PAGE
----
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  Paddington The Bear FactsBuy this film here.
Year: 2014
Director: Paul King
Stars: Ben Whishaw, Hugh Bonneville, Sally Hawkins, Nicole Kidman, Julie Walters, Madeleine Harris, Samuel Joslin, Peter Capaldi, Imelda Staunton, Michael Gambon, Jim Broadbent, Matt Lucas, Tim Downie, Kayvan Novak, Geoffrey Palmer, Alice Lowe
Genre: Comedy, Fantasy, Adventure
Rating:  7 (from 2 votes)
Review: Once upon a time there was a British explorer (Tim Downie) who travelled to Darkest Peru in search of rare beasts, and he hit the jackpot when he discovered a new species of bear in the South American jungle. These creatures were highly intelligent and keen to learn all he could teach them, and the pair he got to know became great friends with him in the relatively short time he knew them, eventually leaving with a warm impression of his homeland and the instruction to look him up if they were ever in the area. Time went by, and the two bears, Lucy (voiced by Imelda Staunton) and Pastuzo (Michael Gambon) looked after their nephew (Ben Whishaw), teaching him in turn, but when peril struck, he was fully prepared to move to London...

Michael Bond was the creator of Paddington, one of the best-loved series of children's books of the twentieth century, and a character which has endured thanks to the essential, gentle charm of the concept: a bear wandering around in London (and occasionally other regions, like France, as well) who nobody thinks twice about, they simply accept him as he is. There are no shortages of bears in children's literature, and Paddington was probably second to Winnie the Pooh in terms of fame, but Pooh Bear's big screen adventures were unmistakably Americanised by Disney's adaptations, and this first movie effort to feature Bond's hard-staring, marmalade sandwich addicted hero was resolutely British in that it demonstrated that acceptance of the foreign while staying true to the national character.

Of course, a couple of years after this was released the news stories were full of dismaying accounts of immigrants having a hard time of it after certain political outcomes, so had one film dated so quickly as this one? Not necessarily, as there remained a large contingent of Brits happy to investigate and welcome the experience of those from other countries, no matter that the population seemed to have been divided right down the middle with those who did not. Besides, Paddington was so well-versed in a particular, traditional kind of Britishness that he fit in rather well, he even had Whishaw's English accent to prove that, which was part of the humour of Bond's source material and made the bear come across as part of the past, as those books technically were.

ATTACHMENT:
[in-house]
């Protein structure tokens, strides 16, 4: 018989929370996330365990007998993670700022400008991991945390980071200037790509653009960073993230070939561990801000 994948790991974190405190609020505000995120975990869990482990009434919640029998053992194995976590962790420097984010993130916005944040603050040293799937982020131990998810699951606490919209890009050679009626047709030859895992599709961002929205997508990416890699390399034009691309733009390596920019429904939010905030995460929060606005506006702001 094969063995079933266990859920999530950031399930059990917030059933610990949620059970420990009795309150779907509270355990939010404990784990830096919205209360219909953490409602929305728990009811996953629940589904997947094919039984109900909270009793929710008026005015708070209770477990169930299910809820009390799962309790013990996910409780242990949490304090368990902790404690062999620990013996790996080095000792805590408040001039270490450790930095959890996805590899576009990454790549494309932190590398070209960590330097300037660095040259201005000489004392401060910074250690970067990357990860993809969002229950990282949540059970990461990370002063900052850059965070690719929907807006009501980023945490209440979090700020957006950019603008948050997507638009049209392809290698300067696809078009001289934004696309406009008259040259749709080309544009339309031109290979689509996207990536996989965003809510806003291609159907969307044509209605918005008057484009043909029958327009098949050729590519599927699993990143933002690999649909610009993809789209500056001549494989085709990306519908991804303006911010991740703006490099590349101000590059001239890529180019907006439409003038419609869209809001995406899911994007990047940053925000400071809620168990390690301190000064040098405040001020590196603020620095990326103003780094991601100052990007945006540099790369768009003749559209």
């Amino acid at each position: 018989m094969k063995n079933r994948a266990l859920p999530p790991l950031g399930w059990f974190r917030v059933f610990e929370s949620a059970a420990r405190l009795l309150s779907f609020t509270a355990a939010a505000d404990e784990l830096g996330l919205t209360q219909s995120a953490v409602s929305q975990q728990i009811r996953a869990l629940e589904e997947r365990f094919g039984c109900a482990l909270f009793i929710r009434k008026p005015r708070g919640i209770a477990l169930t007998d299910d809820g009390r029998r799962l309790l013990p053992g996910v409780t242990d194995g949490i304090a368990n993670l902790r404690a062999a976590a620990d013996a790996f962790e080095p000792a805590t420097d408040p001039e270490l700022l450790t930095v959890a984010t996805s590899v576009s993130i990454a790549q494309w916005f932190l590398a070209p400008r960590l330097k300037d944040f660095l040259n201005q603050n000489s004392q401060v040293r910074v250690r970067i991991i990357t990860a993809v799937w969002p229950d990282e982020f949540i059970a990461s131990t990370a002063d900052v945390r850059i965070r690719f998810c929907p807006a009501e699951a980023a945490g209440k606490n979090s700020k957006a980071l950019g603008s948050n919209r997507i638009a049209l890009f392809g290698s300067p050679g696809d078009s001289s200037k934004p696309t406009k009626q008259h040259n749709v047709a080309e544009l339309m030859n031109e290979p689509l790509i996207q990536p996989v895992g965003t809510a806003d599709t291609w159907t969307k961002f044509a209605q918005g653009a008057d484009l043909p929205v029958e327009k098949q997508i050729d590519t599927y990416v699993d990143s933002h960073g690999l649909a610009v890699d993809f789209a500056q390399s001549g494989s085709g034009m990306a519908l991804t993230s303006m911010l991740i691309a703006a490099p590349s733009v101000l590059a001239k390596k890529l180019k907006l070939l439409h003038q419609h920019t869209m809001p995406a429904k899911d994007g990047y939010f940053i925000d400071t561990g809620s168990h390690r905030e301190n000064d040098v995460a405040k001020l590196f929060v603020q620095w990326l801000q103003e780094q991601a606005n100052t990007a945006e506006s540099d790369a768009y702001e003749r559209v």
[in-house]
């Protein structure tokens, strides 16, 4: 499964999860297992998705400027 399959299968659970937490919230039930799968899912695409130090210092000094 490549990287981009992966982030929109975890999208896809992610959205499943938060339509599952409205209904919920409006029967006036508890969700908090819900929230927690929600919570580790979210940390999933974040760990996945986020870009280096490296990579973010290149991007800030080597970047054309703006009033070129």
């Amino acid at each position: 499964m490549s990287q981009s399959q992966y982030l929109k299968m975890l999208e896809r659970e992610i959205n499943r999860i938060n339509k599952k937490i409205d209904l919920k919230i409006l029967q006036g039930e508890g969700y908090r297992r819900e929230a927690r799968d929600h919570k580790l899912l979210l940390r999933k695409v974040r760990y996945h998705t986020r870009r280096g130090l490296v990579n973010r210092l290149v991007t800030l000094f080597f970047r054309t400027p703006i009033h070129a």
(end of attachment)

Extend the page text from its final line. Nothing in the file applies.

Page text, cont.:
Not in an outdated manner, more a cosy tradition with his love for marmalade sandwiches and duffel coat, not to mention his staying with the typical British family of the Browns who adopt him when they find him at the station. Mr Brown (Hugh Bonneville) is reluctant to give space over to an actual bear, no matter that he is pretty small, but his wife (Sally Hawkins) knows a needy individual when she sees one and wants to help out of the kindness of her heart, an important theme that does not make the more empathetic characters weak, but actually strengthens them once they open up to their sense of generosity and decency - antique shop owner Mr Gruber (Jim Broadbent, hardly in it) is subtly explained to have fled the Nazis as a child, and that message of inclusion and charity was a part of British life not often given much attention outside of annual telethons.

It did happen, of course, it happened every day, and that was the key to the Paddington stories, they were amusingly mundane in spite of their fantastical protagonist: he could have been a child's teddy bear come to life, as Pooh was. All of which made a pity that for this film debut director and scripter Paul King chose to yoke him to an adventure plot that tended to go against the quieter, more reserved humour of the originals, as Nicole Kidman was drafted in to play a crazed taxidermist who wants to kill and stuff Paddington as a museum exhibit, bringing up unwelcome memories of the crass Glenn Close 101 Dalmatians films. When King had got the look of the production so right, with its non-time specific era, evocations of Britain past and present and an animated lead that while obviously CGI had some expression that did not go over the top, that he chose to go so broad in many of its elements from the jokes to the villain (why did it need one anyway?) suggested a lack of confidence in some aspects. The good outweighed the bad, but unnecessary cartoonish exaggeration was never an element of the most perfect realisation of Paddington outside of the books: the Michael Hordern-narrated television series of the seventies. Music by Nick Urata.
Reviewer: Graeme Clark

 

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